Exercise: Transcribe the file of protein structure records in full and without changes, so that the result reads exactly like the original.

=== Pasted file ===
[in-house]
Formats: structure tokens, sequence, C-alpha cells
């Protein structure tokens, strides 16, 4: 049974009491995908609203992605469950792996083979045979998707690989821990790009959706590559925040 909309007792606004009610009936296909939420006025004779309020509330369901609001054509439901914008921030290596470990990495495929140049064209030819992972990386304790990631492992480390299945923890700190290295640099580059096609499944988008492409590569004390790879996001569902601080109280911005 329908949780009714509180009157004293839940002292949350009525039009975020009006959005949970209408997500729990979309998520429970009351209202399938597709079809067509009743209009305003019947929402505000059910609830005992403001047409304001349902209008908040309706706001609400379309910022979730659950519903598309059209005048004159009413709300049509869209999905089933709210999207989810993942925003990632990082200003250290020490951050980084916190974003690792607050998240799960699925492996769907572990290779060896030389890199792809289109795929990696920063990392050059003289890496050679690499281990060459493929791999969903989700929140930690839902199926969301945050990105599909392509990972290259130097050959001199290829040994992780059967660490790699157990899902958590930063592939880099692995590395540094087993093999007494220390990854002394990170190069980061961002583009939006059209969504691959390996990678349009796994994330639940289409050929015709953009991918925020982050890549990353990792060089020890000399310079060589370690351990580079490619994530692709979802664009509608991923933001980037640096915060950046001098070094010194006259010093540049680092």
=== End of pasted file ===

[in-house]
Formats: structure tokens, sequence, C-alpha cells
């Protein structure tokens, strides 16, 4: 049974009491995908609203992605469950792996083979045979998707690989821990790009959706590559925040 909309007792606004009610009936296909939420006025004779309020509330369901609001054509439901914008921030290596470990990495495929140049064209030819992972990386304790990631492992480390299945923890700190290295640099580059096609499944988008492409590569004390790879996001569902601080109280911005 329908949780009714509180009157004293839940002292949350009525039009975020009006959005949970209408997500729990979309998520429970009351209202399938597709079809067509009743209009305003019947929402505000059910609830005992403001047409304001349902209008908040309706706001609400379309910022979730659950519903598309059209005048004159009413709300049509869209999905089933709210999207989810993942925003990632990082200003250290020490951050980084916190974003690792607050998240799960699925492996769907572990290779060896030389890199792809289109795929990696920063990392050059003289890496050679690499281990060459493929791999969903989700929140930690839902199926969301945050990105599909392509990972290259130097050959001199290829040994992780059967660490790699157990899902958590930063592939880099692995590395540094087993093999007494220390990854002394990170190069980061961002583009939006059209969504691959390996990678349009796994994330639940289409050929015709953009991918925020982050890549990353990792060089020890000399310079060589370690351990580079490619994530692709979802664009509608991923933001980037640096915060950046001098070094010194006259010093540049680092």